Helix Interview: It’s Not Another Zombie Show

Helix Interview: It's Not Another Zombie Show

Helix Executive Producer Steve Maeda and series star Kyra Zagorsky talk about how the show is not about zombies and the importance of creating good female characters.

Syfy’s Helix premieres tomorrow night and if trailers are any indication, the series is going to be one heck of a thrill ride. However, there are some misconceptions about the show’s premise. I chatted with Helix executive producer Steve Maeda and series star Kyra Zagorsky to clear up any misunderstandings about Helix, as well as what we can expect.

One of the most common misconceptions about Helix is that the series is about zombies because it deals with a deadly outbreak of a virus that could destroy mankind. But this is not a zombie show, according to Maeda. “Our watch word over the season was not zombies. There is certainly a human element to the show and a science fiction kind of trope that we’re sure to get compared to, and that’s okay. I don’t mind that, but we’re really trying not to make it a zombie show.” But the show does deal with an outbreak that creates humans called vectors. Maeda insists that vectors are not “mindless sort of eating machines,” though.

So what exactly are vectors? Maeda said, “They’re human and they look horrible. But our team will discover things about the virus. What we’re going to find out about the vectors is that they’re incredibly smart.” In fact, Maeda said that vectors retain their intelligence after being infected with the virus.

Zagorksy believes that this added realism to the series is what sets it apart. “The show is based on real science. There are real life epidemic scares out there, throughout history, where there are these huge viruses that have wiped out huge populations.” She reiterated that on Helix, the outbreak is similar to something like that, a virus, but it’s something the CDC hasn’t seen before.

So if Helix isn’t about zombies, what is it about? “It is an outbreak show, at least at the beginning,” Maeda said. He stated that the outbreak occurs in a remote and dangerous location, the Arctic. The initial premise is that a team from the CDC is checking it out. There’s much more, though, to the series, and with each episode, it evolves and changes. Maeda said of future episodes, “What you thought the show was going to be about is not what the show is about any more.” Maeda praised Syfy for giving his team the freedom to explore the series in this way.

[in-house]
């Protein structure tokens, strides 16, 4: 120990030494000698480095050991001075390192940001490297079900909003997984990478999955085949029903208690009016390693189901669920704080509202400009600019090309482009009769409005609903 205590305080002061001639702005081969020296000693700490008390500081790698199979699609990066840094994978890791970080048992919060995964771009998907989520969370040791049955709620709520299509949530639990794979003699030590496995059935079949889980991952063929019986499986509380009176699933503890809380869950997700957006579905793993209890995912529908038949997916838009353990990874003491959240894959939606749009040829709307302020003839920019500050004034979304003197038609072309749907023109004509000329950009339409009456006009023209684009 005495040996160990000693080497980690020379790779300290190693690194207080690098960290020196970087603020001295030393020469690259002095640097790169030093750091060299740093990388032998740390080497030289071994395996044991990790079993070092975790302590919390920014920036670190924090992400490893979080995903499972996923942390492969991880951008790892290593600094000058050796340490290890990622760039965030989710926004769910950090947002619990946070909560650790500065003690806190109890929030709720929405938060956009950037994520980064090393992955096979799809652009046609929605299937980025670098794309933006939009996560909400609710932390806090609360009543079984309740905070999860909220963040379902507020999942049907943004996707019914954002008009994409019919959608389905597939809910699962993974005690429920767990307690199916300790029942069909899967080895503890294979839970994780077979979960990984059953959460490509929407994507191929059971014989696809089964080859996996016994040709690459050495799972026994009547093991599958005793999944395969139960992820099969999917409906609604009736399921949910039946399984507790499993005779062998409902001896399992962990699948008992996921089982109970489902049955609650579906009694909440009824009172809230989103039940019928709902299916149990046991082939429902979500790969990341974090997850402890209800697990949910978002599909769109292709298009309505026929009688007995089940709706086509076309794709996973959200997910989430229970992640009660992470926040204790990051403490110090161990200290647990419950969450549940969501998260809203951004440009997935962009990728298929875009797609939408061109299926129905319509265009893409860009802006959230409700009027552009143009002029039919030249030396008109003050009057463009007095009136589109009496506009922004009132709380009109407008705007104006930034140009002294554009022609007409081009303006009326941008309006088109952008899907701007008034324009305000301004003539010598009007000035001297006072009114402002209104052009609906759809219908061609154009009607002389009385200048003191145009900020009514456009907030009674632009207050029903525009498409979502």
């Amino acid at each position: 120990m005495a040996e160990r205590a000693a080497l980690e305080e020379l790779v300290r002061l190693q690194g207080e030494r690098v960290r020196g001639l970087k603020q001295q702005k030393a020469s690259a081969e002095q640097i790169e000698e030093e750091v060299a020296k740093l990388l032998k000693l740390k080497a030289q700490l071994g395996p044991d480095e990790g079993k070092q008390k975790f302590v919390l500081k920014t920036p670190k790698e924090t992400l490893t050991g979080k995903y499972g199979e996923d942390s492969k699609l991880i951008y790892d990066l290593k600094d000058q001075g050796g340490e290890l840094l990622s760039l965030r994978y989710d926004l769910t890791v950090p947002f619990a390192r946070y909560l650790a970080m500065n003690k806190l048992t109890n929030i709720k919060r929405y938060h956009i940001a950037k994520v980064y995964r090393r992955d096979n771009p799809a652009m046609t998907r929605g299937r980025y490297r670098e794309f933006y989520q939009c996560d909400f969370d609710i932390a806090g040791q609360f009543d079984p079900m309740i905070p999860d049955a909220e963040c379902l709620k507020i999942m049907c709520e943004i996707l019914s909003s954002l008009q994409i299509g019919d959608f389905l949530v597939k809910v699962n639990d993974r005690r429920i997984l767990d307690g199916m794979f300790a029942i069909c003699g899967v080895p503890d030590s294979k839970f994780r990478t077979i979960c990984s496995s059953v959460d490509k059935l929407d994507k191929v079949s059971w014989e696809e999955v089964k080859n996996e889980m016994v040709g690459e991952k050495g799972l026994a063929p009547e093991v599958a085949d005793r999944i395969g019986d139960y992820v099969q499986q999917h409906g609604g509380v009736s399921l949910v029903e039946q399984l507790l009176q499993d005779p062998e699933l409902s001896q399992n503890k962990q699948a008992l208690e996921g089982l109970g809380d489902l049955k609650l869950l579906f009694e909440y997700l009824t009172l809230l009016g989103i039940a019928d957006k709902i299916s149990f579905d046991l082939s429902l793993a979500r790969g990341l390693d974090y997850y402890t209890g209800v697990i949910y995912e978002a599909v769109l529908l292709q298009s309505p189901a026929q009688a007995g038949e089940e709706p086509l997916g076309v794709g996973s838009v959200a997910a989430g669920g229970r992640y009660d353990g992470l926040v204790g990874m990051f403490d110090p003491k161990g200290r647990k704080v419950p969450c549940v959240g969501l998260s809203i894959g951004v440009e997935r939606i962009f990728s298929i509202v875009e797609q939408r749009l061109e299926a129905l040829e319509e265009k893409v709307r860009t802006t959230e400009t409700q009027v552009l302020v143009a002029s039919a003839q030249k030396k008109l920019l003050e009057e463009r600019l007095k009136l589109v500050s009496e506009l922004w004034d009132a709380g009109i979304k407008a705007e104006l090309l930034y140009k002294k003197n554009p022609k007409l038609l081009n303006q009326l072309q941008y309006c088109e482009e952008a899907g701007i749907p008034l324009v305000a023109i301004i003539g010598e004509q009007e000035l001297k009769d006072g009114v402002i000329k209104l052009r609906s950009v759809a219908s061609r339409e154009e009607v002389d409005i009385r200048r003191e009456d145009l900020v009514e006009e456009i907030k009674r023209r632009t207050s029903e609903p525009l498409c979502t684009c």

Zagorsky, who is known mostly for previous guest star roles, talked about stepping into the shoes of lead character, Dr. Julia Walker. This character is the ex-wife to Dr. Alan Farragut, played by Billy Campbell. The character is super smart: one of the top scientists at the CDC. But most importantly, Zagorsky said, “She exists for purposes outside of her relationships, which I think is a really important thing for female characters in film and TV.”

Zagorsky continued to speak about her love for the character. She said, “She’s just a very full human character. Because sometimes when we’re creating strong females, we give them a weapon and turn them into something macho, or a superhero character or else, she has to be a full on business-person and has to be cruel or something.”

Maeda agreed and stated that this was something the writers thought about when working on scripts for Helix. “That’s what we were very conscious of when we were trying to talk about the characters and really round them out,” he said. “We had many, many discussions about the female characters and how to really make them feel as real as possible and to be credible as scientists, to have them be really smart, to not have them just be defined by their relationships.”

Obviously, that sold me on the series (although I was already sold when Ronald D. Moore became an executive producer on the show). So if, like me, you plan on tuning in, Helix premieres tomorrow night, Friday, January 10th on Syfy at 10/9c.

Official Helix Website

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